Midwinter malaise isn’t really an issue on the Gulf Coast. There’s no steady winter weather, daylight is more abundant than at more northern latitudes and nearly a month of Mardi Gras revels make for splendid distraction.
But if you need a wintery pick-me-up anyway, Mobile Symphony Orchestra (MSO) has a bright and bold one. On Jan. 25 and 26, they will fill the gilded interior of the Saenger Theatre (6 S. Joachim St.) with “Bravura.”
An aspirational title? Certainly, but it’s easy to see why when they loaded the program with three titanic composers whose work has thrilled generations.
Richard Strauss’s Horn Concerto No. 1 in E-flat major is offered as a showcase for MSO principal horn and CrossFit enthusiast Mollie Pate. Maybe an overdue one.
“She’s been one of our stars for the brass section for years now and we think it’s time to feature her, so we’re featuring her in the concerto she enjoys playing the most,” MSO Music Director Scott Speck said.
Strauss was highly prolific in his early career, producing masterpieces — including two symphonies, a serenade and suite for large wind ensemble, chamber works, numerous songs and piano pieces and sketches of the Burleske for piano and orchestra — faster than the public could absorb them. This was all before age 30.
In his late teens, Strauss created a showpiece for his father who was a principal horn player with the Munich Opera. His Horn Concerto No. 1 in E-flat major combines influences from Austria and Germany.
“It’s very Mozartian except it was written by a late Romantic composer also under the influence of Wagner. There’s a delight in the influence of Mozart’s style but at the same time you can feel a little bit of the stretched tonality you would feel under Wagner. More Classical than Romantic, it’s a lovely piece,” Speck said.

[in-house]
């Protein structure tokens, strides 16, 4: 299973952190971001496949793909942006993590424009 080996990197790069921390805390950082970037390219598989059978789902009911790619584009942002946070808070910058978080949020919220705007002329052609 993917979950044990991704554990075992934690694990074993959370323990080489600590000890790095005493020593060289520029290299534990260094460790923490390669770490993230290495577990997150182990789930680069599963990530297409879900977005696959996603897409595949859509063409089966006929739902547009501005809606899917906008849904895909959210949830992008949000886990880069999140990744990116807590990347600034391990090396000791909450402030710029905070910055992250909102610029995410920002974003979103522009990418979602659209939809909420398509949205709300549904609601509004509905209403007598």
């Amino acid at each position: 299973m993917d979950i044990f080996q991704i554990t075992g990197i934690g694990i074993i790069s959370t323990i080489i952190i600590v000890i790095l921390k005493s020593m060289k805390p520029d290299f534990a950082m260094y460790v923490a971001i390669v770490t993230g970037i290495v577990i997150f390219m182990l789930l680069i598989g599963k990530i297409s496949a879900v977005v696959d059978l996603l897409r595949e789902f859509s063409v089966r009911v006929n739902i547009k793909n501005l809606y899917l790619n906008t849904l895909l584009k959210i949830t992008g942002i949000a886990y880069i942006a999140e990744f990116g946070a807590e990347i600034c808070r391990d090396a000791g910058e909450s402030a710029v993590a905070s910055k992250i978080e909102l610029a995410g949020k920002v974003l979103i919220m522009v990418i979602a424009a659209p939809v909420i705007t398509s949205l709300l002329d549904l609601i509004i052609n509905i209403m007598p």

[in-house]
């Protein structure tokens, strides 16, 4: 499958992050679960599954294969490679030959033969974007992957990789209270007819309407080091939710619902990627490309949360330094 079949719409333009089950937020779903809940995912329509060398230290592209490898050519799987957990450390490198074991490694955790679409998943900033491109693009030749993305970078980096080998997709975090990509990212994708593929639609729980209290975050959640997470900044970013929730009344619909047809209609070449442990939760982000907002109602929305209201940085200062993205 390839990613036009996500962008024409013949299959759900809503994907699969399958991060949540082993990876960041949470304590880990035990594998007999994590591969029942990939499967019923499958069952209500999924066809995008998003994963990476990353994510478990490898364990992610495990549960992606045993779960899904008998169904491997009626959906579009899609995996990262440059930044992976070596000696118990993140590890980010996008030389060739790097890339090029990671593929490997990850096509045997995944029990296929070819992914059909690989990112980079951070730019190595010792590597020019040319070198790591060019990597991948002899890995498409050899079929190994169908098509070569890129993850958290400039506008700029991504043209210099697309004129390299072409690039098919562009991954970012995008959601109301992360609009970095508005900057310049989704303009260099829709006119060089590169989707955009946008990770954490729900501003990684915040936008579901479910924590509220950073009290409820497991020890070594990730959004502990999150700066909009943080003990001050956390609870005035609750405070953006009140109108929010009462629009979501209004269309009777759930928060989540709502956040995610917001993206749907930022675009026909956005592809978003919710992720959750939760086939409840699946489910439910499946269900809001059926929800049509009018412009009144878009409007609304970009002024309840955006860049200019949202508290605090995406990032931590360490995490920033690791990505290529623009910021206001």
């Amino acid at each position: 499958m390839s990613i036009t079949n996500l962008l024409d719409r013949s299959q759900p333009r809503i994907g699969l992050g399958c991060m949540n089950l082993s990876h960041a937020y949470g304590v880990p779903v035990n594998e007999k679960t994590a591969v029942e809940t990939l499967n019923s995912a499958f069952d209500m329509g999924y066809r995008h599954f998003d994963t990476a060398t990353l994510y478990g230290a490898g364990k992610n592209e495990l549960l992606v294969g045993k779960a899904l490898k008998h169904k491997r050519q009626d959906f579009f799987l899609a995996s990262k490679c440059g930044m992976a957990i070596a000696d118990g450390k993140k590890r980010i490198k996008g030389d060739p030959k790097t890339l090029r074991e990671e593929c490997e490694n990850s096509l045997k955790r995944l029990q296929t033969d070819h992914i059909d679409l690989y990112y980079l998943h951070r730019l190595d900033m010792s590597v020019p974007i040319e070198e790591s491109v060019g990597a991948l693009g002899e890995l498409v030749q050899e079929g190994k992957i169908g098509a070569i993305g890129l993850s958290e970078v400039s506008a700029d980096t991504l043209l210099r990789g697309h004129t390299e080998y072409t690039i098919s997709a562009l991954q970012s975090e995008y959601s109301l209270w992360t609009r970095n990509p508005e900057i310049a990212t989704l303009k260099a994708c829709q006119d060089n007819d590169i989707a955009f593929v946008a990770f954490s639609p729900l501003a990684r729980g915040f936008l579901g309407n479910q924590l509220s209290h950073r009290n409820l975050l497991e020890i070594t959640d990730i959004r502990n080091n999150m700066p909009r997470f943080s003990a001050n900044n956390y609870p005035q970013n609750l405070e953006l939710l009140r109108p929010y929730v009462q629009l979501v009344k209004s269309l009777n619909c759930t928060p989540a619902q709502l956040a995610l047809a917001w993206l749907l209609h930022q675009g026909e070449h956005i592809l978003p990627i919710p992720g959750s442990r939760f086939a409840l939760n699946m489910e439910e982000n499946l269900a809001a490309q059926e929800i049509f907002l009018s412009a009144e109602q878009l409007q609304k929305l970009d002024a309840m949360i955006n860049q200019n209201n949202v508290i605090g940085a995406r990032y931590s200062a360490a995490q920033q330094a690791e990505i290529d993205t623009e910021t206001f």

The Strauss contrasts nicely with the selected work by Peter Tchaikovsky. The Russian master’s Serenade for Strings in C major is for smaller voices. There are no woodwinds, no brass, no percussion and no harp. It’s just violins, violas, cellos and basses.
Ironically, Speck considers it one of Tchaikovsky’s more wildly passionate works. He nods to Nikolai Rimsky-Korsakov’s belief in the strings as the most expressive instrument.
“If you have to have just one section of the orchestra play a passionate piece, I would go for the strings because they’re capable of such infinite variation in tone color and dynamics. Probably the most of any section in the orchestra,” Speck said.
Another irony: Tchaikovsky penned the serenade almost simultaneously with the bombastic “1812 Overture,” a commissioned work for which he did little to hide his ambivalence. Like the aforementioned Strauss number, Tchaikovsky’s serenade is an homage to Mozart.
Johannes Brahms’s Symphony No. 3 in F major came about later in his life, namely due to the composer’s mercurial view of his own work. His perfectionist attitude worked against him for decades, spurring him to destroy work never completed due to dissatisfaction.
“He felt so much of the burden of Bach and Beethoven on his shoulders. You look at his scores and there are literally no mistakes. There are no typos, missing flats or sharps because he was so careful. It took him about 20 years to write his first,” Speck said.
Once Brahms released his first symphony in his 40s, three others followed quickly. Of them, Speck noted, the third is different.
“Only one ends quietly and that’s the third symphony. Because of the quiet ending, it’s suffered the fate of a few other pieces, notably [Rimsky-Korsakov’s] ‘Scheherazade’ and [Gustav] Holst’s ‘The Planets.’ They’re played less often than you would think because they don’t have a big finish,” Speck said.
Perhaps it’s a hallmark of Brahms’s relatively advanced age when he composed it. It’s absent the showy splash of younger talents.
“It’s an autumnal piece in that it feels very mature. It makes you sort of reflect back on your life and it’s an extremely moving piece, but there are moments in it not so much thrilling but more satisfying,” Speck said.
He noted MSO has put off playing Brahms’s third symphony for years. Its inclusion has Speck “thrilled.”
Saturday’s concert begins at 7:30 p.m. Sunday’s matinee is at 2:30 p.m.
Tickets run $15 – $80 and can be purchased online at mobilesymphony.org, by phone at 251-432-2010 or at the MSO box office (257 Dauphin St.). Through MSO’s Big Red Ticket program, sponsored by Alabama Power, students in grades K – 12 can attend Sunday’s performance free when accompanied by a paying adult.
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